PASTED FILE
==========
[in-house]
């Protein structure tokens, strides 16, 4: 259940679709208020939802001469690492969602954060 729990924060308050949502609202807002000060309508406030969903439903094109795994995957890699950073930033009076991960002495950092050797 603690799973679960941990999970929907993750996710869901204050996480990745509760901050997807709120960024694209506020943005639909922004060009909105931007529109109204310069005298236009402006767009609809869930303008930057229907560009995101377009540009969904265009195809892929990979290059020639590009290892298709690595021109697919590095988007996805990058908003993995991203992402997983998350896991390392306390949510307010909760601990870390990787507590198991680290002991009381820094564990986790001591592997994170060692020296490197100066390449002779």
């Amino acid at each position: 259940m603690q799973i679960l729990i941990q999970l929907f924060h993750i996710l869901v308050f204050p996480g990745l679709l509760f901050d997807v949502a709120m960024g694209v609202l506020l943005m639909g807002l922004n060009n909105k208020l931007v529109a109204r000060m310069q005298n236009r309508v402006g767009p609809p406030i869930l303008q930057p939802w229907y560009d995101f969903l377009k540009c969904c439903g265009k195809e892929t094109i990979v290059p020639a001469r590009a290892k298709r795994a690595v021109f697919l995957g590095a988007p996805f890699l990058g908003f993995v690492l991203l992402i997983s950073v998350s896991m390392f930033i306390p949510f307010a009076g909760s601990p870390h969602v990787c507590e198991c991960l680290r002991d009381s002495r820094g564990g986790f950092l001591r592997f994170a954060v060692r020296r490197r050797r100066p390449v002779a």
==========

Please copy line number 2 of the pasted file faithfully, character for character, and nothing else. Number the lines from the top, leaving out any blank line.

């Protein structure tokens, strides 16, 4: 259940679709208020939802001469690492969602954060 729990924060308050949502609202807002000060309508406030969903439903094109795994995957890699950073930033009076991960002495950092050797 603690799973679960941990999970929907993750996710869901204050996480990745509760901050997807709120960024694209506020943005639909922004060009909105931007529109109204310069005298236009402006767009609809869930303008930057229907560009995101377009540009969904265009195809892929990979290059020639590009290892298709690595021109697919590095988007996805990058908003993995991203992402997983998350896991390392306390949510307010909760601990870390990787507590198991680290002991009381820094564990986790001591592997994170060692020296490197100066390449002779």